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Antioxidant Functions of Sulforaphane: a Potent Inducer of Phase II Detoxication Enzymes

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Food and Chemical Toxicology

Elsevier BV

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      A major inducer of anticarcinogenic protective enzymes from broccoli: isolation and elucidation of structure.

      Consumption of vegetables, especially crucifers, reduces the risk of developing cancer. Although the mechanisms of this protection are unclear, feeding of vegetables induces enzymes of xenobiotic metabolism and thereby accelerates the metabolic disposal of xenobiotics. Induction of phase II detoxication enzymes, such as quinone reductase [NAD(P)H:(quinone-acceptor) oxidoreductase, EC 1.6.99.2] and glutathione S-transferases (EC 2.5.1.18) in rodent tissues affords protection against carcinogens and other toxic electrophiles. To determine whether enzyme induction is responsible for the protective properties of vegetables in humans requires isolation of enzyme inducers from these sources. By monitoring quinone reductase induction in cultured murine hepatoma cells as the biological assay, we have isolated and identified (-)-1-isothiocyanato-(4R)-(methylsulfinyl)butane [CH3-SO-(CH2)4-NCS, sulforaphane] as a major and very potent phase II enzyme inducer in SAGA broccoli (Brassica oleracea italica). Sulforaphane is a monofunctional inducer, like other anticarcinogenic isothiocyanates, and induces phase II enzymes selectively without the induction of aryl hydrocarbon receptor-dependent cytochromes P-450 (phase I enzymes). To elucidate the structural features responsible for the high inducer potency of sulforaphane, we synthesized racemic sulforaphane and analogues differing in the oxidation state of sulfur and the number of methylene groups: CH3-SOm-(CH2)n-NCS, where m = 0, 1, or 2 and n = 3, 4, or 5, and measured their inducer potencies in murine hepatoma cells. Sulforaphane is the most potent inducer, and the presence of oxygen on sulfur enhances potency. Sulforaphane and its sulfide and sulfone analogues induced both quinone reductase and glutathione transferase activities in several mouse tissues. The induction of detoxication enzymes by sulforaphane may be a significant component of the anticarcinogenic action of broccoli.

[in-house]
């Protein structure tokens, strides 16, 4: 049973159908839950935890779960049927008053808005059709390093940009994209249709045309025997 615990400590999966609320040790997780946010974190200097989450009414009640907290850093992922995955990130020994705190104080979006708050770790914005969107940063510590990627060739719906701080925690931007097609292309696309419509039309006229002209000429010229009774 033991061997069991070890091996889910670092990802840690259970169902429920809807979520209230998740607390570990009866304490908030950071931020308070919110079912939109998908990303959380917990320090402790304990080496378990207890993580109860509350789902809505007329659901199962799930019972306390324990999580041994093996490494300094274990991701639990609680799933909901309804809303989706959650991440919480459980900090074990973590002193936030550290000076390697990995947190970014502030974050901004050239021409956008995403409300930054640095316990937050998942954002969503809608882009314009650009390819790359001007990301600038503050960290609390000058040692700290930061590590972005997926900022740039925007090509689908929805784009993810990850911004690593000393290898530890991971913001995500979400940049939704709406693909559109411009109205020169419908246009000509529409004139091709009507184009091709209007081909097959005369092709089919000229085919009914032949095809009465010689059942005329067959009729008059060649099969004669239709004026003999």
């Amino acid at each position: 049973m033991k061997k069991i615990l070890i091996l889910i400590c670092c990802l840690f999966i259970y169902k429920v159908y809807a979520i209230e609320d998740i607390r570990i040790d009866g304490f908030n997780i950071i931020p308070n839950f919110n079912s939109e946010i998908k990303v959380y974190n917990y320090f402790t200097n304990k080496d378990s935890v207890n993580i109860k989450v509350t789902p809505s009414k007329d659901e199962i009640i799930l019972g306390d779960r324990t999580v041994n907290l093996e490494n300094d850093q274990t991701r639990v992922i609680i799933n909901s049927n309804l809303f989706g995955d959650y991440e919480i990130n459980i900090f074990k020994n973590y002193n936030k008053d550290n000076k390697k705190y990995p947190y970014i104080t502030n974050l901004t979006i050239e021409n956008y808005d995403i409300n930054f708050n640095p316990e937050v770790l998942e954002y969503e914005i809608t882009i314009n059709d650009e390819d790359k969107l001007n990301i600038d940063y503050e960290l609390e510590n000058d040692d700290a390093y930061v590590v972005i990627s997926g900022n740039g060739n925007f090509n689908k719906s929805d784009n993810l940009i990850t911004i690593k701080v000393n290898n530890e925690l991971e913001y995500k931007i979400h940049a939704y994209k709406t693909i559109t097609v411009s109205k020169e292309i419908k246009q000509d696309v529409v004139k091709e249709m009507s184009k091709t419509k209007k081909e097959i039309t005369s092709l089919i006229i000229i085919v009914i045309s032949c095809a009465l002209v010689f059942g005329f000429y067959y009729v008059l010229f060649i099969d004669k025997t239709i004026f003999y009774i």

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        Broccoli sprouts: An exceptionally rich source of inducers of enzymes that protect against chemical carcinogens

         J Fahey,  Y. Zhang,  P Talalay (1997)
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          Anticarcinogenic activities of sulforaphane and structurally related synthetic norbornyl isothiocyanates.

          Sulforaphane [1-isothiocyanato-4-(methyl-sulfinyl)butane] was recently isolated from one variety of broccoli as the major and very potent inducer of phase 2 detoxication enzymes in murine hepatoma cells in culture. Since phase 2 enzyme induction is often associated with reduced susceptibility of animals and their cells to the toxic and neoplastic effects of carcinogens and other electrophiles, it was important to establish whether sulforaphane could block chemical carcinogenesis. In this paper we report that sulforaphane and three synthetic analogues, designed as potent phase 2 enzyme inducers, block the formation of mammary tumors in Sprague-Dawley rats treated with single doses of 9,10-dimethyl-1,2-benzanthracene. The analogues are exo-2-acetyl-exo-6-isothiocyanatonorbornane, endo-2-acetyl-exo-6-isothiocyanatonorbornane, and exo-2-acetyl-exo-5-isothiocyanatonorbornane. When sulforaphane and exo-2-acetyl-exo-6-isothiocyanatonorbornane were administered by gavage (75 or 150 mumol per day for 5 days) around the time of exposure to the carcinogen, the incidence, multiplicity, and weight of mammary tumors were significantly reduced, and their development was delayed. The analogues endo-2-acetyl-exo-6-isothiocyanatonorbornane and exo-2-acetyl-exo-5-isothiocyanatonorbornane were less potent protectors. Thus, a class of functionalized isothiocyanates with anticarcinogenic properties has been identified. These results validate the thesis that inducers of phase 2 enzymes in cultured cells are likely to protect against carcinogenesis.
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            Author and article information

            Journal
            Food and Chemical Toxicology
            Food and Chemical Toxicology
            Elsevier BV
            02786915
            September 1999
            September 1999
            : 37
            : 9-10
            : 973-979
            10.1016/S0278-6915(99)00082-4
            © 1999

            http://www.elsevier.com/tdm/userlicense/1.0/

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